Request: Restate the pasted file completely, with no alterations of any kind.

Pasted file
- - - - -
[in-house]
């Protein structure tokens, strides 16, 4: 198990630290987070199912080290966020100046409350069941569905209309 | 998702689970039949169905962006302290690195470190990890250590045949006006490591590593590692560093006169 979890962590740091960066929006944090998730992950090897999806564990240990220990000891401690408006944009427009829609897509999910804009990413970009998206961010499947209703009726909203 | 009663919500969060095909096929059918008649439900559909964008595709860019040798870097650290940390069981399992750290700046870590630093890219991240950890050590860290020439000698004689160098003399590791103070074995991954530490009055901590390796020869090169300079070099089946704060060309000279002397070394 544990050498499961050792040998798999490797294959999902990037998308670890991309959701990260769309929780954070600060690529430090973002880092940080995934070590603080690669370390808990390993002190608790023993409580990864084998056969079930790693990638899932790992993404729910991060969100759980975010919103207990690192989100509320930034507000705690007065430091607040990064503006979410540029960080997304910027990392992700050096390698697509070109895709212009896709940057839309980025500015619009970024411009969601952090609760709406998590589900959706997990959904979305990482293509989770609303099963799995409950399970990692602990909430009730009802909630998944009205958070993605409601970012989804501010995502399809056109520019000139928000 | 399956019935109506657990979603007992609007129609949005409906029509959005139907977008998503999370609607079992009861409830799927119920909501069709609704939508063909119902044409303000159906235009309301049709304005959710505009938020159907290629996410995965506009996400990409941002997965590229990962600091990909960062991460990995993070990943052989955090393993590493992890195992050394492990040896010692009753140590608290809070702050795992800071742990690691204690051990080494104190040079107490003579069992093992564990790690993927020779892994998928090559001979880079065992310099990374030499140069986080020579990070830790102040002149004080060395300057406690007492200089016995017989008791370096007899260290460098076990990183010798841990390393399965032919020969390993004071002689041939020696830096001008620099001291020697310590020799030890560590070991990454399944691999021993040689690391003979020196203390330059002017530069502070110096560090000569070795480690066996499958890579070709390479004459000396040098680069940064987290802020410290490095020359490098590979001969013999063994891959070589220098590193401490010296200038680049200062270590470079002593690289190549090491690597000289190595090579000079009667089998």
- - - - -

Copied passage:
[in-house]
């Protein structure tokens, strides 16, 4: 198990630290987070199912080290966020100046409350069941569905209309 | 998702689970039949169905962006302290690195470190990890250590045949006006490591590593590692560093006169 979890962590740091960066929006944090998730992950090897999806564990240990220990000891401690408006944009427009829609897509999910804009990413970009998206961010499947209703009726909203 | 009663919500969060095909096929059918008649439900559909964008595709860019040798870097650290940390069981399992750290700046870590630093890219991240950890050590860290020439000698004689160098003399590791103070074995991954530490009055901590390796020869090169300079070099089946704060060309000279002397070394 544990050498499961050792040998798999490797294959999902990037998308670890991309959701990260769309929780954070600060690529430090973002880092940080995934070590603080690669370390808990390993002190608790023993409580990864084998056969079930790693990638899932790992993404729910991060969100759980975010919103207990690192989100509320930034507000705690007065430091607040990064503006979410540029960080997304910027990392992700050096390698697509070109895709212009896709940057839309980025500015619009970024411009969601952090609760709406998590589900959706997990959904979305990482293509989770609303099963799995409950399970990692602990909430009730009802909630998944009205958070993605409601970012989804501010995502399809056109520019000139928000 | 399956019935109506657990979603007992609007129609949005409906029509959005139907977008998503999370609607079992009861409830799927119920909501069709609704939508063909119902044409303000159906235009309301049709304005959710505009938020159907290629996410995965506009996400990409941002997965590229990962600091990909960062991460990995993070990943052989955090393993590493992890195992050394492990040896010692009753140590608290809070702050795992800071742990690691204690051990080494104190040079107490003579069992093992564990790690993927020779892994998928090559001979880079065992310099990374030499140069986080020579990070830790102040002149004080060395300057406690007492200089016995017989008791370096007899260290460098076990990183010798841990390393399965032919020969390993004071002689041939020696830096001008620099001291020697310590020799030890560590070991990454399944691999021993040689690391003979020196203390330059002017530069502070110096560090000569070795480690066996499958890579070709390479004459000396040098680069940064987290802020410290490095020359490098590979001969013999063994891959070589220098590193401490010296200038680049200062270590470079002593690289190549090491690597000289190595090579000079009667089998």